There ain’t no good thing ever diesTom Waits: Take It With Me
I’m gonna take it with me when I go
I have often talked about ‘repetition’, as Ignatius of Loyola calls it, in these writings, e.g. “Where to start?“, “The Kingdom of Heaven“, and “Repetition“. He invites us to revisit significant moments, “noting and dwelling upon the points where I have felt greater consolation or desolation or greater spiritual relish.”  When we do this, we become infused with the graces and insights given to us. This changes us. This is conversion, incrementally, daily.
In particular, because of what’s called “experience-dependent neuroplasticity,” whatever you hold in attention has a special power to change your brain.Rich Hanson: Pay Attention
Put simply, if we focus on love and trust, we will grow in love and trust. If we focus on fear and resentment, we will foster fear and resentment. Be careful what you pay attention to!
According to Ignatius, times of consolation and desolation come and go in our lives. This is the simple fact of being human. There is no need to congratulate ourselves if we are feeling good, nor do we need to blame ourselves if we are feeling bad. But when we feel good, we can attend to this and store up goodness for when times are hard. When we are struggling we have reserves to draw upon.
When in consolation one must consider how one will bear oneself in the desolation that will follow later, and gather renewed strength for that moment. 
In desolation one should keep in mind that by drawing strength from one’s Creator and Lord, one has great power (if grace is enough) to resist every enemy. Ignatius of Loyola, The Spiritual Exercises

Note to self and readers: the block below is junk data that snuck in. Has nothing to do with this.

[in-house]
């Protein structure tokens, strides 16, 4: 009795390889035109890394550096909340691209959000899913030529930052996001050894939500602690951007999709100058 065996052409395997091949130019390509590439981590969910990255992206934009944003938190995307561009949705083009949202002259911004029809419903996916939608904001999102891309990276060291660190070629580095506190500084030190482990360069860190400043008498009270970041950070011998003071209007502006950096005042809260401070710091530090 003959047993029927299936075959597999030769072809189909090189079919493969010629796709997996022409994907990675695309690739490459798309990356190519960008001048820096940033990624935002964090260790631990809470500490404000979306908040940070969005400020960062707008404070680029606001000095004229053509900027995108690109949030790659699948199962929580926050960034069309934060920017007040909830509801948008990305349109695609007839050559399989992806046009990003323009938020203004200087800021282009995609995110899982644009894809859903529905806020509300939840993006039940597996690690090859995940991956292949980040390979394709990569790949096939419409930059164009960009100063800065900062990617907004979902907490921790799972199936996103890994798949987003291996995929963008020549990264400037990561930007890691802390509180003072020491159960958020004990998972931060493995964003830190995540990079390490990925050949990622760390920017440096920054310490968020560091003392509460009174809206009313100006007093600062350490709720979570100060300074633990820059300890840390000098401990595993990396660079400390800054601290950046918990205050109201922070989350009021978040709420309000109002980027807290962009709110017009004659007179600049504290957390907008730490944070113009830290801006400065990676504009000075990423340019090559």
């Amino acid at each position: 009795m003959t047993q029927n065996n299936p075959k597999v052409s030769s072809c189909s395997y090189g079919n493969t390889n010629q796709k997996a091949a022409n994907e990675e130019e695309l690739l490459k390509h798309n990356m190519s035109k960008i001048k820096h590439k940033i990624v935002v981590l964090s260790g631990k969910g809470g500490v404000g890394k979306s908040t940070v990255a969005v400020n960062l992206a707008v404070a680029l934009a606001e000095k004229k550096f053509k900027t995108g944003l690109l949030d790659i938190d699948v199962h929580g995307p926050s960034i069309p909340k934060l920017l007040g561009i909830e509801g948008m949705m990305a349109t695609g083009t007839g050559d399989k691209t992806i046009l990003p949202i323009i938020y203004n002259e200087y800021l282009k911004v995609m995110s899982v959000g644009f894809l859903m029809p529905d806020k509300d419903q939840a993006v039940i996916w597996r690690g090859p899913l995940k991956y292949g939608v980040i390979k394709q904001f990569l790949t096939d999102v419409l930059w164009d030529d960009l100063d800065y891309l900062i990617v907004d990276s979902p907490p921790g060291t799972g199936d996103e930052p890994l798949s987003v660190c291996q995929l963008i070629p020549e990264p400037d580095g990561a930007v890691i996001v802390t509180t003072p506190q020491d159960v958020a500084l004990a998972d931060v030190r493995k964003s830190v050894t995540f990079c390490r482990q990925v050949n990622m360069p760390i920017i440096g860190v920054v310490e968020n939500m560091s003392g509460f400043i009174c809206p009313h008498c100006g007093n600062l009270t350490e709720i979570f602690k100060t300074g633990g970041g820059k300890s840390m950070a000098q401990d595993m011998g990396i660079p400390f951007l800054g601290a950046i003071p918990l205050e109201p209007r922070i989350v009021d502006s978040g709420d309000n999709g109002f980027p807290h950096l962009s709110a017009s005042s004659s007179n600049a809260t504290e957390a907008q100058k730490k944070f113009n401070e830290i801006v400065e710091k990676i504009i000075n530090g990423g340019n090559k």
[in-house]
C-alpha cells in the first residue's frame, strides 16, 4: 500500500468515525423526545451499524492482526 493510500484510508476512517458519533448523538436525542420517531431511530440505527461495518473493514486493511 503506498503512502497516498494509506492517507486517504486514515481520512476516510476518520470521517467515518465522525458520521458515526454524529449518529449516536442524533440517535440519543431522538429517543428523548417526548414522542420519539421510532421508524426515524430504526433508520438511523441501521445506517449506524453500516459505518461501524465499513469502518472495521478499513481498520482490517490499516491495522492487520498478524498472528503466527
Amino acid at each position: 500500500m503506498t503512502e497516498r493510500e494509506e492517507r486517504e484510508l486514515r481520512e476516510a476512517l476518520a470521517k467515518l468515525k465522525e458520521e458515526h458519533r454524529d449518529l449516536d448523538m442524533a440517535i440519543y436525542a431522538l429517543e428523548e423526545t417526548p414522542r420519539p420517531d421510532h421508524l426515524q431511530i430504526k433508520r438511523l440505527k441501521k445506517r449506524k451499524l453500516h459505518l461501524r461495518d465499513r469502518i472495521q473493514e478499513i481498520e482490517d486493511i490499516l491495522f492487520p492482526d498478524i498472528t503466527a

So, here is a fourth audio prayer. While this could be used any time, and frequently, I have recorded this now because it seems important in this time of plague when many people are struggling and in desolation. It is difficult to trust God and to extend love in times of suffering. This prayer is an opportunity to draw on the grace and strength that we have been given at other times so that we may be sustained at this time.
You can click on the little arrow on the left-hand end and the recording will start playing. Alternatively, you can download it as an mp3 to play on your favourite device.
Feel free to use or share this prayer with others. If you do this, please acknowledge where you got it, and direct people to this website. Please encourage them to subscribe.
This is an experiment. I would be grateful for any feedback, either in the comment section below, or privately using the Contact page.
[Syndicated from thisbody.info.]